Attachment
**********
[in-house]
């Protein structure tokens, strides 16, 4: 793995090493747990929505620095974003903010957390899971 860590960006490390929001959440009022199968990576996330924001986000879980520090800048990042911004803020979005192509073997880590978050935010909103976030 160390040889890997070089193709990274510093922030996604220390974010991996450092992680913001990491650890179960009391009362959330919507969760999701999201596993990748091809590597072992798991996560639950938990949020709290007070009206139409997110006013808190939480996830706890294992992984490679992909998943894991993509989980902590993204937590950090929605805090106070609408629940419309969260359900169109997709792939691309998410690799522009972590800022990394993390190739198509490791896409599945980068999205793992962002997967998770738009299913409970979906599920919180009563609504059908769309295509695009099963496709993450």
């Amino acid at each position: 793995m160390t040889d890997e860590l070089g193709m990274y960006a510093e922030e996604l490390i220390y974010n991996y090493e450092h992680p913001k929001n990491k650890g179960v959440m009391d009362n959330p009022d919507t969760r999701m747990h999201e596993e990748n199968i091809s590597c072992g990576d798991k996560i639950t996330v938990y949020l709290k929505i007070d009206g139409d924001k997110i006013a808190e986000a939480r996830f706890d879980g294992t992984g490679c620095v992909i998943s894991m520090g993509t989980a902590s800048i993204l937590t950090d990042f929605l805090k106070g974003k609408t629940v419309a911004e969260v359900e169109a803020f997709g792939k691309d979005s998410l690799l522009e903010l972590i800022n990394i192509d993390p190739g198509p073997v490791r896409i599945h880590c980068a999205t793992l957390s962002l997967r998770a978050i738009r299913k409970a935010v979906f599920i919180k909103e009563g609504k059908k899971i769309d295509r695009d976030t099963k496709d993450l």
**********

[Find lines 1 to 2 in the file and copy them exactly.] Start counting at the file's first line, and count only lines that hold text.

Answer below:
[in-house]
């Protein structure tokens, strides 16, 4: 793995090493747990929505620095974003903010957390899971 860590960006490390929001959440009022199968990576996330924001986000879980520090800048990042911004803020979005192509073997880590978050935010909103976030 160390040889890997070089193709990274510093922030996604220390974010991996450092992680913001990491650890179960009391009362959330919507969760999701999201596993990748091809590597072992798991996560639950938990949020709290007070009206139409997110006013808190939480996830706890294992992984490679992909998943894991993509989980902590993204937590950090929605805090106070609408629940419309969260359900169109997709792939691309998410690799522009972590800022990394993390190739198509490791896409599945980068999205793992962002997967998770738009299913409970979906599920919180009563609504059908769309295509695009099963496709993450």